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above 3 million. the united states has suffered the highest number of fatalities, followed by brazil, mexico and india. there, prime minister narendra modi has urged people not to gather for a major religious festival. a weekend curfew has come into force in delhi — but there are currently no plans for nationwide restrictions — as mark lobel reports. agony. those burying relatives here feel this could have been avoided. translation: we accept| coronavirus is widespread. but the equipment and facilities that should be there in hospitals — they're not there. after a week of record cases and over 1,000 reported deaths a day, they are turning some bodies away here. translation: today, so far, we have received 13-14 bodies already. - the situation is so bad that we don't have time to do anything. we don't even have
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time to have a meal. india's leader, narendra modi, is loath to lockdown festivals like kumbh mela, large weddings and election rallies with an important vote on the horizon. i don't think it's entirel the politicians' fault. scientific arguments of various kinds were also advanced by people who should have possible known better. and the media, too, welcomed it, the industry welcomed it, and the virus had an opportunity to really spread fast. of most concern now, and spreading fast, is a newly classified coronavirus variant discovered in india. two of these mutations which have | been seen in other variants aroundj the world are concerning i because there's a similarity in these mutations that confer increased transmissibility, - for example, and some of these mutations also result in reduced neutralisation, which may have an impact on our- countermeasures, -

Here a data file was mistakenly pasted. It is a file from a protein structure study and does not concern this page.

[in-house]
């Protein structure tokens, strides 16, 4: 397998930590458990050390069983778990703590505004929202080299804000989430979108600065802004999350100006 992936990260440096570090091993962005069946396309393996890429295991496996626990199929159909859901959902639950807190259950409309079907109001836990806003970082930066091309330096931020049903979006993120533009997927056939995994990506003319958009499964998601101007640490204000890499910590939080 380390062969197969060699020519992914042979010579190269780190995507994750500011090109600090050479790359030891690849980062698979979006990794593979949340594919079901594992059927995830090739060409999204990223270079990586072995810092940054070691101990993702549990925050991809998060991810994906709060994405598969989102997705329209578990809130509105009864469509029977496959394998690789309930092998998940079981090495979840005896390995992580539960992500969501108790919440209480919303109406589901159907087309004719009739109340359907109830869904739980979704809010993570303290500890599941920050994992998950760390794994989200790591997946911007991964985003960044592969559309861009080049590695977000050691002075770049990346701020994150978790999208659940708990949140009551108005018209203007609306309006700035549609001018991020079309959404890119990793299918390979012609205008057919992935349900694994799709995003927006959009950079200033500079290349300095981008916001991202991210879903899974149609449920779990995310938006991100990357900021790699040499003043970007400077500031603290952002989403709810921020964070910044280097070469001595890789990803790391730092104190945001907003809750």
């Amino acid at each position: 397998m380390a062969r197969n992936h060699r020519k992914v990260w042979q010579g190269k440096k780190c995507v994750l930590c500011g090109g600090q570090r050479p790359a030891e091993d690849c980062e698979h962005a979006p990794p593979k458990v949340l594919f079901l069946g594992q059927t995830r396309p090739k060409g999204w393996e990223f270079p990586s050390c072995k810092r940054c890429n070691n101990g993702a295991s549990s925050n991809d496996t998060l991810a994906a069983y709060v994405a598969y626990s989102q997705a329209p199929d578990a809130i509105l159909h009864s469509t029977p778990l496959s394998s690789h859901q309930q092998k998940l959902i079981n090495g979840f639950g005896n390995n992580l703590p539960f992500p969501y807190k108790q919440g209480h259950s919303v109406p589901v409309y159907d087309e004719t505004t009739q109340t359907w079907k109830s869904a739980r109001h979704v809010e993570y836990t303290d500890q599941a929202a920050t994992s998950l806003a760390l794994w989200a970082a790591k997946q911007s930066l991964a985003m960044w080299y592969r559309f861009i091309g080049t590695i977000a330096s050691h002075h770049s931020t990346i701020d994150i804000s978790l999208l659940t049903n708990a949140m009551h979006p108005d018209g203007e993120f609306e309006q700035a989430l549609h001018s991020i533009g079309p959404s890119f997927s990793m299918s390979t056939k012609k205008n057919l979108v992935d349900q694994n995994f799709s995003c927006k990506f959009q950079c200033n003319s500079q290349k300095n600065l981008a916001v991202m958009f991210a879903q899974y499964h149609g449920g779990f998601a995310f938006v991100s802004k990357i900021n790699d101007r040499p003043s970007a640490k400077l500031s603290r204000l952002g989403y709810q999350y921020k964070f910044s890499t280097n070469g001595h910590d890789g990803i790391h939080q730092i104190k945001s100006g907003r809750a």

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including the vaccines. it is no longerjust an indian problem. the us, uk, singapore, australia and south africa have also reported this double mutant. as india plans to dramatically ramp up its locally made vaccine supplies, it is appealing to america to ease exports of raw materials. but pressure is building for more immediate action to stop this deadly wave of the virus, as those losing loved ones paint a picture of a health system buckling under the strain. mark lobel, bbc news. let's get some of the day's other news doctors for the imprisoned russian opposition activist, alexei navalny, say blood tests have indicated he's at risk of kidney failure. mr navalny has been on hunger strike for 18 days,
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because he's not being allowed access to his doctors. prison officials say he's refused the treatment he's been offered. brazil's environment minister says the country will need at least $10 billion a year in foreign aid to achieve zero carbon emissions by 2050, ten years earlier than currently planned. president bolsonaro's government has been trying to negotiate a controversial deal with the united states in which it would take measures to protect the amazon in exchange forforeign aid. myanmar�*s military leader min aung hlaing is expected to attend a special summit of southeast asian countries next week in his first trip abroad since the february coup. the meeting injakarta is likely to focus on the unrest in myanmar. civil society watchdogs say more than seven hundred people, including more than forty children, have been killed by the security forces. ajudge in italy has ruled the country's former interior minister matteo salvini must stand trial on charges of kidnapping,
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over his decision to prevent more than 100 migrants from landing in the country in 2019. proactiva open arms, the spanish ngo which operated the migrant rescue ship at the heart of the case, has welcomed thejudge's ruling. one of the biggest icebergs in the world — which broke away from antarctica in 2017 — has now almost completely melted away. the frozen giant — known as a68 — covered an area of nearly six thousand square kilometers. that's the same size as some small countries. but warm water, sea swell and higher air temperatures shattered the billion—tonne block of free—floating ice into countless pieces. sport and for a full round up, from the bbc sport centre, here's 0lly foster.